This report aims to shed light on some of the key drivers which are worth taking into account when assessing the effect of new technologies on the future of work and skills.
It combines a synthesis of the most recent and robust scientific evidence available with original JRC research on issues which have been often overlooked by existing studies. In particular, the report provides new insights on the interplay between automation and work organisation, the extent and nature of platform work, and the patterns of occupational changes across EU regions.
The first chapter discusses the impact of technology on employment. It overviews the most recent estimates on technology-induced job creation and destruction, and provides new insights on the role of workplace organisation in shaping the effect of new technologies on labour markets.
The second chapter discusses how skills needs are shifting towards digital and non-cognitive skills, showing evidence of an increasing shortage of these skills in the EU, which education systems are not fully tackling yet.
The third chapter reviews the opportunities and challenges related to the recent upwards trend in new forms of employment in the EU, focusing on the results of the second wave of the COLLEEM survey on platform work in the EU.
The final chapter presents results from a new JRC-Eurofound study on the patterns of occupational change in EU regions in the last 15 years which shows that low-wage jobs have increasingly concentrated in peripheral regions while higher-wage jobs are becoming more and more concentrated in capital regions, leading to increasing territorial disparities, both across and within EU Member States.
Social media manager, Airbnb host, influencer, SEO specialist, app developer, Uber driver, driverless car engineer, podcast producer and drone operator; these are just some of the jobs that did not exist 10 years ago.
What will happen in the future?
What will today’s 10-year-olds do when they are 25? What kind of jobs will disappear, what will be created and why? Which new skills will be valuable in the job market? What new forms of work are emerging?
In the European Union (EU), the technological revolution is causing significant changes in the world of work. Some jobs are at risk of being lost to machines. Others are being transformed and new ones are being created.
As a result, the skills we need are also changing. At the same time, new forms of employment are on the rise. Occupational structures are shifting, often leading to polarisation in employment and wages which in turn, can increase inequalities.
Some jobs are highly vulnerable to automation. The jobs that are most exposed to automation appear to be those that require relatively low levels of formal education, those that do not involve relatively complex social interaction and those that involve routine manual tasks.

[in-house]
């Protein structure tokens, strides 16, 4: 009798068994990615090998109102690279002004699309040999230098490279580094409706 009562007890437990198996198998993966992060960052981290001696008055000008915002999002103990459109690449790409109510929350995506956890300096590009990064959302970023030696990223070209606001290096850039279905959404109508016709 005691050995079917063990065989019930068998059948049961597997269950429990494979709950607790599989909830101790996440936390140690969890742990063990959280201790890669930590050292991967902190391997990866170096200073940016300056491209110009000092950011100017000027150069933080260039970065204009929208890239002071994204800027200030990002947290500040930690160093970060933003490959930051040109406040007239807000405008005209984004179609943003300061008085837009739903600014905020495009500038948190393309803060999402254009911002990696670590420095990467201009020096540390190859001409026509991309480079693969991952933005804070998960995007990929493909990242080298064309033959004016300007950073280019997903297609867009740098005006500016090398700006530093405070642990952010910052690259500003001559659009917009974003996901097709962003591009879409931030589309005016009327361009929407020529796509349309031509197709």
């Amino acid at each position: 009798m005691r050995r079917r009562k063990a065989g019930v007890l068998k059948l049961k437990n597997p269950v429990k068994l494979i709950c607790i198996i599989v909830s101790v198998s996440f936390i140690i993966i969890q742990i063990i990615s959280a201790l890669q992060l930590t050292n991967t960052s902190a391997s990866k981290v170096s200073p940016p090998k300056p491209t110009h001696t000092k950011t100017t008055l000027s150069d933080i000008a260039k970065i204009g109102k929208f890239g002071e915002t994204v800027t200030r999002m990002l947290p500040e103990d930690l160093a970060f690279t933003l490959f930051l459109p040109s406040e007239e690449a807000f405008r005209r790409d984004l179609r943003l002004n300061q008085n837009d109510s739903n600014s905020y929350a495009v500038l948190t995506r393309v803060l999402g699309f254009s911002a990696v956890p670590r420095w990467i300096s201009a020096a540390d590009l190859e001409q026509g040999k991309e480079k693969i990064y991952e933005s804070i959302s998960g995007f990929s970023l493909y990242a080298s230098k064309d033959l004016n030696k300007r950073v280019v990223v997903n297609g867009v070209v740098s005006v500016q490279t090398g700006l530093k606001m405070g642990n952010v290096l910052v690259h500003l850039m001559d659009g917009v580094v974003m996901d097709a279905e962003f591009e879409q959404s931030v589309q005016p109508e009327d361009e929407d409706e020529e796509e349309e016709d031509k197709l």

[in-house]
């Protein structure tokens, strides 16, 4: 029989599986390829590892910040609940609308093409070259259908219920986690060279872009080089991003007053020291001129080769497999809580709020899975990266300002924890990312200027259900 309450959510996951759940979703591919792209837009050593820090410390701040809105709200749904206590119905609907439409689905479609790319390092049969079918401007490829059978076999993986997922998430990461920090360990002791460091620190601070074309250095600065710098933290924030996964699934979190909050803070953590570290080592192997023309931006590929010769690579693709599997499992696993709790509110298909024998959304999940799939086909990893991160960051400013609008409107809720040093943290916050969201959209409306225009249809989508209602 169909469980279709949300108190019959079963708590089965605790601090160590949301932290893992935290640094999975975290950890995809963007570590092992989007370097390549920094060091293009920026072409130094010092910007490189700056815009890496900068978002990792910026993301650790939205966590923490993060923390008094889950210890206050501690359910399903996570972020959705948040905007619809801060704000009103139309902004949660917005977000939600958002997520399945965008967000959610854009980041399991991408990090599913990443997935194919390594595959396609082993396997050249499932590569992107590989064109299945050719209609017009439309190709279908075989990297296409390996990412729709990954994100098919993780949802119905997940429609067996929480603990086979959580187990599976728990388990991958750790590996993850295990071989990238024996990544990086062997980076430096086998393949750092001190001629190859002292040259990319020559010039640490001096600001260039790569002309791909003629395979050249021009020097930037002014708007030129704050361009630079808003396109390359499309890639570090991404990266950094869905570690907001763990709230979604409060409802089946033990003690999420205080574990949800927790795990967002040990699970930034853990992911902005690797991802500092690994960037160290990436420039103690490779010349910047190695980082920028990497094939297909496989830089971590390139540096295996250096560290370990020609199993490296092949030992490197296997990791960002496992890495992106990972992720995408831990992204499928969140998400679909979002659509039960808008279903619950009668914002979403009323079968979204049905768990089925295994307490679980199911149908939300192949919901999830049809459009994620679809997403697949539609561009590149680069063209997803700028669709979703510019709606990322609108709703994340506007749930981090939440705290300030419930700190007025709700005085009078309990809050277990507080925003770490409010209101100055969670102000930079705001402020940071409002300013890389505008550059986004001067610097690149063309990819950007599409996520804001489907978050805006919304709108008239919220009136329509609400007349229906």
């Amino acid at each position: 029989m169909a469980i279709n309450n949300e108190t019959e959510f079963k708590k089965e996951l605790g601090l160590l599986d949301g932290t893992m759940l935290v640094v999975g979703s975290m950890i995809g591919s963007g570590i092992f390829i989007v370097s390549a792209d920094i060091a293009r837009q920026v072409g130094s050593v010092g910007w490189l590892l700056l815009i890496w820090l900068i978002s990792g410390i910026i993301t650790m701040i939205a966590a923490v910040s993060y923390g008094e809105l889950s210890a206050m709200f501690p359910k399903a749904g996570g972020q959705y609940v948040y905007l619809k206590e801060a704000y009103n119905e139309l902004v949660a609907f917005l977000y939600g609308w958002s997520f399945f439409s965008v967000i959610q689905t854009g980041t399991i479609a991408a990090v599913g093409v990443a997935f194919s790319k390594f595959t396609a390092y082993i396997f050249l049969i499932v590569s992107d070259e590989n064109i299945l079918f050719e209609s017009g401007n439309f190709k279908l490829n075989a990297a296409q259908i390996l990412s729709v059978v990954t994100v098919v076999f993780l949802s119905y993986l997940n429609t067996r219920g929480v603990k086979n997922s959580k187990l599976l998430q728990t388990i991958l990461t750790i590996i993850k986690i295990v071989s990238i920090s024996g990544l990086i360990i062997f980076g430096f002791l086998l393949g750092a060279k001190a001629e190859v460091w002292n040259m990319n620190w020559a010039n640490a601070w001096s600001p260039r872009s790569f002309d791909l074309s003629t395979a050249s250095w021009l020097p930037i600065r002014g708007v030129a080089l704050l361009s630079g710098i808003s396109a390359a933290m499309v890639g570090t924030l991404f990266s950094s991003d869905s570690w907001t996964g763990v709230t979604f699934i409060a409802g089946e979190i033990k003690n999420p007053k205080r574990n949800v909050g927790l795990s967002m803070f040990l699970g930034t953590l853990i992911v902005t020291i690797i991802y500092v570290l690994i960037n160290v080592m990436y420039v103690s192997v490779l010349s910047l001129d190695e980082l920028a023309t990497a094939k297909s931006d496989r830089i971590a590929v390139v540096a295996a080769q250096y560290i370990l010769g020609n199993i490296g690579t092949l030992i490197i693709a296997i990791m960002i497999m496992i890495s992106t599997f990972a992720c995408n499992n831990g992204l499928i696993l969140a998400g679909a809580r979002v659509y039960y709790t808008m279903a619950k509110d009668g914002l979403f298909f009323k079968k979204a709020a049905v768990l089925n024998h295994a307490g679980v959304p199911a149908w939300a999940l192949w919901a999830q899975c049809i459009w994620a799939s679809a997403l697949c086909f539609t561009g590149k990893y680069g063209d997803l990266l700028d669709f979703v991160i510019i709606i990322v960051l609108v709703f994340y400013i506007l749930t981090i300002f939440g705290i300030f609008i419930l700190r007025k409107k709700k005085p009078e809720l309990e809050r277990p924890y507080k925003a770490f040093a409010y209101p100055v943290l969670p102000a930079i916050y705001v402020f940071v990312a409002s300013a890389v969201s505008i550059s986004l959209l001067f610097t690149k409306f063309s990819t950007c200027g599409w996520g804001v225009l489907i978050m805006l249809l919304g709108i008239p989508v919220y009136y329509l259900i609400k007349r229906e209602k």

Technology also creates new jobs.
New jobs related to the development, maintenance and upgrading of artificial intelligence (AI) technologies and big data infrastructures are among those expected to grow. Yet, it is difficult to know in advance how many jobs like these will be created, and in what sectors they will emerge.
Nevertheless, the kinds of jobs that are predicted to grow the most in the EU-28 by 2030 appear to be those that require higher education, intensive use of social and interpretative skills, and at least a basic knowledge of ICT.
However, new technologies affect tasks, not jobs.
This explains why digital technologies do not simply create and destroy jobs: they also change what people do on the job, and how they do it. Job profiles could change substantially through the addition of new tasks or the modification of existing ones, requiring workers to adapt to new working methods, work organisation and tools. For example, the use of computers in the workplace has already had an impact on the nature of work: it appears to have shifted employment towards jobs with less routine and more social tasks. At the same time, computerisation has made work in certain jobs more repetitive and dependent on production targets and quality standards. This standardisation of work may pave the way for automation in the future.
New technologies will reshape millions of jobs in the EU.
Human-centred work organisation is the ultimate barrier to job automation. The aspects of work that require key attributes of human labour, such as creativity, full autonomy and sociability, are beyond the current capabilities of advanced AI. However, when work is organised in a discrete, standardised and predictable way, the automation of work becomes far more feasible. Therefore, any reconfiguration of jobs due to the new technologies will entail the adaptation, shifting and modification of roles — and thus, skills and knowledge.